Traverse City Record-Eagle

May 10, 2013

Horses seized in animal cruelty probe

BY GLENN PUIT gpuit@record-eagle.comStrokeStyle/$ID/Japanese Dots and MATT TROUTMAN
Traverse City Record-Eagle

---- — ELLSWORTH — Antrim County authorities seized multiple malnourished horses from an Ellsworth farm and arrested two people on animal cruelty charges.

Timothy Eugene Allen, 56, and Tracey Lee Buzzell, 50, both of Ellsworth, were arrested on charges of felony animal abandonment and cruelty, based on a probable cause complaint obtained by the Record-Eagle on Thursday evening. Antrim County sheriff’s deputies were observed seizing horses from a farm on Toad Lake Road in Banks Township.

Authorities said the horses appeared thin and seriously neglected.

“Animals in our care need to be taken care of in a humane way,” Antrim County Prosecutor Charles Koop said Thursday night. “When animals aren’t properly cared for, it’s the obligation of the county to step in.”

Koop said the horses' conditions were described to him by investigators as “severely distressed to neglected.”

The probable cause complaint filed in 86th District Court said the investigation started when Antrim County Animal Control Officer Brenda McGuire received a complaint from a citizen who’d visited the farm and “discovered a number of horses in poor condition.”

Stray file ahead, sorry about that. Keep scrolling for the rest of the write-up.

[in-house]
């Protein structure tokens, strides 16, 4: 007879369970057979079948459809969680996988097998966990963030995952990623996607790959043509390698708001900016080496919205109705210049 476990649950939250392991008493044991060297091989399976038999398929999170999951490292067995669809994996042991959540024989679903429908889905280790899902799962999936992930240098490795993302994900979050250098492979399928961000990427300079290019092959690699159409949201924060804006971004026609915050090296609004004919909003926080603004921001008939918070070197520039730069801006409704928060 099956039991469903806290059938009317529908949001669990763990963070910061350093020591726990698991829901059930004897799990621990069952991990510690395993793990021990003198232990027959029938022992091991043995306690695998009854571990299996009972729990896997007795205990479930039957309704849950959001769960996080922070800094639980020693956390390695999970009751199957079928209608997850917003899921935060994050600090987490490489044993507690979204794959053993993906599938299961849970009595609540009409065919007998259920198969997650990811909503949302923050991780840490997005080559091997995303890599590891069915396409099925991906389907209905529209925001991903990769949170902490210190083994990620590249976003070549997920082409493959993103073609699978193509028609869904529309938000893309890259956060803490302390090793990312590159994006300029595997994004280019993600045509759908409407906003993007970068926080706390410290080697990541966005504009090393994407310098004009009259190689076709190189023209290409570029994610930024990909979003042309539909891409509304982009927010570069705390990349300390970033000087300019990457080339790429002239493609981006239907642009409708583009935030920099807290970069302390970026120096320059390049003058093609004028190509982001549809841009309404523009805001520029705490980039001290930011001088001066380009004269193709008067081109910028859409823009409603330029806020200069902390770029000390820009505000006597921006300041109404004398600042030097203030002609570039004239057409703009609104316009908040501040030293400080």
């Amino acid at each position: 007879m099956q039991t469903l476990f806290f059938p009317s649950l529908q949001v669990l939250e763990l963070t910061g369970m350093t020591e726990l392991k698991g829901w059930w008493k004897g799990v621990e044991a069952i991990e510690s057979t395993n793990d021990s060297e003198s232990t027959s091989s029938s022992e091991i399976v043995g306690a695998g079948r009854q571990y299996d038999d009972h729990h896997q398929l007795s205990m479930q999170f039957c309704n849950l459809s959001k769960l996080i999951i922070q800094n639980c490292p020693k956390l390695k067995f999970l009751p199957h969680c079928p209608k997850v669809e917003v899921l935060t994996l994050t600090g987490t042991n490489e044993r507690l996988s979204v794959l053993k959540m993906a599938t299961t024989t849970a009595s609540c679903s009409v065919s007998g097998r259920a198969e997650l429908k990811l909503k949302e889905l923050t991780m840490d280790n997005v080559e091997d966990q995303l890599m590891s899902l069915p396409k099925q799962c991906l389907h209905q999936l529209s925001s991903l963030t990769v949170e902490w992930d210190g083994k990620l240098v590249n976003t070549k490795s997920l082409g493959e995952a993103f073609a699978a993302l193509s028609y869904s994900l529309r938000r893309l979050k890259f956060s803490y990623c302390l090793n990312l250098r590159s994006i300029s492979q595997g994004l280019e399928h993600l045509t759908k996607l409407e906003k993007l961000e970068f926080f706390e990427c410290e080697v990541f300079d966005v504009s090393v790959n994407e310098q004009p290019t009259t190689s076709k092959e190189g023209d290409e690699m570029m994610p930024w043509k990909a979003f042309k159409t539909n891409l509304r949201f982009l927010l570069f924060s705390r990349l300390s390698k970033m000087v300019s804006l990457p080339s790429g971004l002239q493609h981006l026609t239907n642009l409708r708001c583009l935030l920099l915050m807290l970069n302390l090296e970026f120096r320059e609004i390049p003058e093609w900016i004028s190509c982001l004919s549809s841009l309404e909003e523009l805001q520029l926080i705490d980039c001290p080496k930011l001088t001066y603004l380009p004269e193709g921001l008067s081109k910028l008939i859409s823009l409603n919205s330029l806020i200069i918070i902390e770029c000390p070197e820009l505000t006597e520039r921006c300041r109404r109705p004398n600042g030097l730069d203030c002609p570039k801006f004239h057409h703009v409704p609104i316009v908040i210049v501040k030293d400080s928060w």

The woman who filed the complaint previously worked with the animals.

McGuire went to the farm on May 2 and observed, from the road, several “very thin” horses. McGuire, according to the probable cause document, interviewed Buzzell at the scene.

“Ms. Buzzell admitted that as of December 2012 they were unable to obtain sufficient feed for the animals,” the document states.

Pamela Graves, doctor of veterinary medicine, examined all 18 horses on the property.

“(Graves) concluded that all were in various stages of neglect and should be removed from the property,” the probable cause affidavit states.

The farm is located up a hill at the gravel intersection of Dennis and Toad Lake roads. A reporter observed eight very thin horses outside as animal control officers tagged more inside a barn. A woman drove her GMC Safari up to the farm shortly before trailers arrived to transport the horses. A bale of straw could be seen in the back of the woman's vehicle.

She seemed surprised law enforcement was there. The Record-Eagle was unable to ask questions before authorities handcuffed the woman.

A man also drove his truck to the residence and angrily asked why law enforcement was there.

The Michigan Horse Welfare Coalition said in a press release it assisted with removal of the horses. The horses will be transported to Serenity Farms in Frederic for medical care. The animals will then be moved to foster homes.

“Resources and assistance are out there; if you find that you cannot feed or provide adequate veterinary care to your horses, you can ask for help," said Jill Fritz, president of the coalition.